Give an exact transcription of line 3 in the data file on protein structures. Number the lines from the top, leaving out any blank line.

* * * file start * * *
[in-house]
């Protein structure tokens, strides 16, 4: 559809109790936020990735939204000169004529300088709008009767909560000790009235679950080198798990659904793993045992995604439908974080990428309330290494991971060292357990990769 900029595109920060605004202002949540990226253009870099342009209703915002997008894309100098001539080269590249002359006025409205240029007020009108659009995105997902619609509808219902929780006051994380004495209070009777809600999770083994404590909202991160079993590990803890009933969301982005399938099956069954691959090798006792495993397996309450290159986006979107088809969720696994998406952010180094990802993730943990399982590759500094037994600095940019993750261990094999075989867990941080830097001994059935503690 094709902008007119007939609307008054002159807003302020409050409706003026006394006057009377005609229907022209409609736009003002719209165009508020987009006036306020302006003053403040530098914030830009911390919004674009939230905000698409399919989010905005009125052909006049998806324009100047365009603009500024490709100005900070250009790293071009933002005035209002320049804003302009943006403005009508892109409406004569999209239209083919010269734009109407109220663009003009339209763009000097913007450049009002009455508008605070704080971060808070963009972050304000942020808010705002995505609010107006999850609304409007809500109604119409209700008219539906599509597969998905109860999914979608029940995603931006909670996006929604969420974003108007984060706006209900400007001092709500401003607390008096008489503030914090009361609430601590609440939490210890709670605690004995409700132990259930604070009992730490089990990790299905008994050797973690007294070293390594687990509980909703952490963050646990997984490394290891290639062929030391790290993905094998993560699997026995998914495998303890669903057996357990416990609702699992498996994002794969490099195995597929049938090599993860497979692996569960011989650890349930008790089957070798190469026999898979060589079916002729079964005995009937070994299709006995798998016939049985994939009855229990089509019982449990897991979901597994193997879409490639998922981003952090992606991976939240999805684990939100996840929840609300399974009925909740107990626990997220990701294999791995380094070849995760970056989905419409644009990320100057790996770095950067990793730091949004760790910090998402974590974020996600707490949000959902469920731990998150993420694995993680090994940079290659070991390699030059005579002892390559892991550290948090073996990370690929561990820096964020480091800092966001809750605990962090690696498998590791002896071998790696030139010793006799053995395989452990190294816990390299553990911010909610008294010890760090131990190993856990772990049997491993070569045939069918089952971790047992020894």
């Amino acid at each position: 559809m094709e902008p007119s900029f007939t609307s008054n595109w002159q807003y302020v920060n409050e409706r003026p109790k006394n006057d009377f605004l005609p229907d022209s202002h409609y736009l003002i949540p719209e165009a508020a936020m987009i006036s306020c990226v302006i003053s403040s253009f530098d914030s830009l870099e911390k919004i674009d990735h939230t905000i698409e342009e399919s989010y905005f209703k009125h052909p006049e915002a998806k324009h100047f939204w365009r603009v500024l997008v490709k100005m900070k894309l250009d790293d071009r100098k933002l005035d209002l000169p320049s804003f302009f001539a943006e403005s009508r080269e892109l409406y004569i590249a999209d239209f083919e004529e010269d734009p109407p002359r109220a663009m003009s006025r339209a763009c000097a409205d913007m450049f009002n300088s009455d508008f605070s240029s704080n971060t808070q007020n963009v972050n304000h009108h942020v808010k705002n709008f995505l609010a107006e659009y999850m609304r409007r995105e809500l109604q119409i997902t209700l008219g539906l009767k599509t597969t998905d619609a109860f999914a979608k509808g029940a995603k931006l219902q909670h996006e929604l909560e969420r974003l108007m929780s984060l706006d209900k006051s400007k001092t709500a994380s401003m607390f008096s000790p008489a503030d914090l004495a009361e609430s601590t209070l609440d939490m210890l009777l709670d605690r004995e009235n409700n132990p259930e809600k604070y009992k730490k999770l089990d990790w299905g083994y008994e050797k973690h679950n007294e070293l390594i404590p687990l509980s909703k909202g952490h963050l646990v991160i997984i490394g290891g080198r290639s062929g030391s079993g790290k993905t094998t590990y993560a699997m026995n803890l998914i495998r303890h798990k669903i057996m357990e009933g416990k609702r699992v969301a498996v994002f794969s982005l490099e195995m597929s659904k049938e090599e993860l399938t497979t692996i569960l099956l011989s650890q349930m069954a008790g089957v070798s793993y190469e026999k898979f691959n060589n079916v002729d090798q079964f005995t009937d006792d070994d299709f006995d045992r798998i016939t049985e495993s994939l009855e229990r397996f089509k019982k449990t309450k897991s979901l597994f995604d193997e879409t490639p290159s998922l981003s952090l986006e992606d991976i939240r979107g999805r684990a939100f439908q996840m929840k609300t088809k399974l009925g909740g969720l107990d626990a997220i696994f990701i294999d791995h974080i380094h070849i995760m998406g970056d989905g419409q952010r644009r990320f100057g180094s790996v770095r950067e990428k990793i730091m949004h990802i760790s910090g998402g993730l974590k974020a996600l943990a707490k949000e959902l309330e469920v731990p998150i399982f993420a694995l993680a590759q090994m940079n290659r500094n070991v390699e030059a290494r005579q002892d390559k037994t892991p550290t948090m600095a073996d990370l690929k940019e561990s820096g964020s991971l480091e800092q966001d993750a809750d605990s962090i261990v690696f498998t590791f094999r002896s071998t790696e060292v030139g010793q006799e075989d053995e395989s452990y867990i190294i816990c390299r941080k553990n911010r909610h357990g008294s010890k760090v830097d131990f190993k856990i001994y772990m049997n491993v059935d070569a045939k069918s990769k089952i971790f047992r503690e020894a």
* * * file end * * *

């Amino acid at each position: 559809m094709e902008p007119s900029f007939t609307s008054n595109w002159q807003y302020v920060n409050e409706r003026p109790k006394n006057d009377f605004l005609p229907d022209s202002h409609y736009l003002i949540p719209e165009a508020a936020m987009i006036s306020c990226v302006i003053s403040s253009f530098d914030s830009l870099e911390k919004i674009d990735h939230t905000i698409e342009e399919s989010y905005f209703k009125h052909p006049e915002a998806k324009h100047f939204w365009r603009v500024l997008v490709k100005m900070k894309l250009d790293d071009r100098k933002l005035d209002l000169p320049s804003f302009f001539a943006e403005s009508r080269e892109l409406y004569i590249a999209d239209f083919e004529e010269d734009p109407p002359r109220a663009m003009s006025r339209a763009c000097a409205d913007m450049f009002n300088s009455d508008f605070s240029s704080n971060t808070q007020n963009v972050n304000h009108h942020v808010k705002n709008f995505l609010a107006e659009y999850m609304r409007r995105e809500l109604q119409i997902t209700l008219g539906l009767k599509t597969t998905d619609a109860f999914a979608k509808g029940a995603k931006l219902q909670h996006e929604l909560e969420r974003l108007m929780s984060l706006d209900k006051s400007k001092t709500a994380s401003m607390f008096s000790p008489a503030d914090l004495a009361e609430s601590t209070l609440d939490m210890l009777l709670d605690r004995e009235n409700n132990p259930e809600k604070y009992k730490k999770l089990d990790w299905g083994y008994e050797k973690h679950n007294e070293l390594i404590p687990l509980s909703k909202g952490h963050l646990v991160i997984i490394g290891g080198r290639s062929g030391s079993g790290k993905t094998t590990y993560a699997m026995n803890l998914i495998r303890h798990k669903i057996m357990e009933g416990k609702r699992v969301a498996v994002f794969s982005l490099e195995m597929s659904k049938e090599e993860l399938t497979t692996i569960l099956l011989s650890q349930m069954a008790g089957v070798s793993y190469e026999k898979f691959n060589n079916v002729d090798q079964f005995t009937d006792d070994d299709f006995d045992r798998i016939t049985e495993s994939l009855e229990r397996f089509k019982k449990t309450k897991s979901l597994f995604d193997e879409t490639p290159s998922l981003s952090l986006e992606d991976i939240r979107g999805r684990a939100f439908q996840m929840k609300t088809k399974l009925g909740g969720l107990d626990a997220i696994f990701i294999d791995h974080i380094h070849i995760m998406g970056d989905g419409q952010r644009r990320f100057g180094s790996v770095r950067e990428k990793i730091m949004h990802i760790s910090g998402g993730l974590k974020a996600l943990a707490k949000e959902l309330e469920v731990p998150i399982f993420a694995l993680a590759q090994m940079n290659r500094n070991v390699e030059a290494r005579q002892d390559k037994t892991p550290t948090m600095a073996d990370l690929k940019e561990s820096g964020s991971l480091e800092q966001d993750a809750d605990s962090i261990v690696f498998t590791f094999r002896s071998t790696e060292v030139g010793q006799e075989d053995e395989s452990y867990i190294i816990c390299r941080k553990n911010r909610h357990g008294s010890k760090v830097d131990f190993k856990i001994y772990m049997n491993v059935d070569a045939k069918s990769k089952i971790f047992r503690e020894a």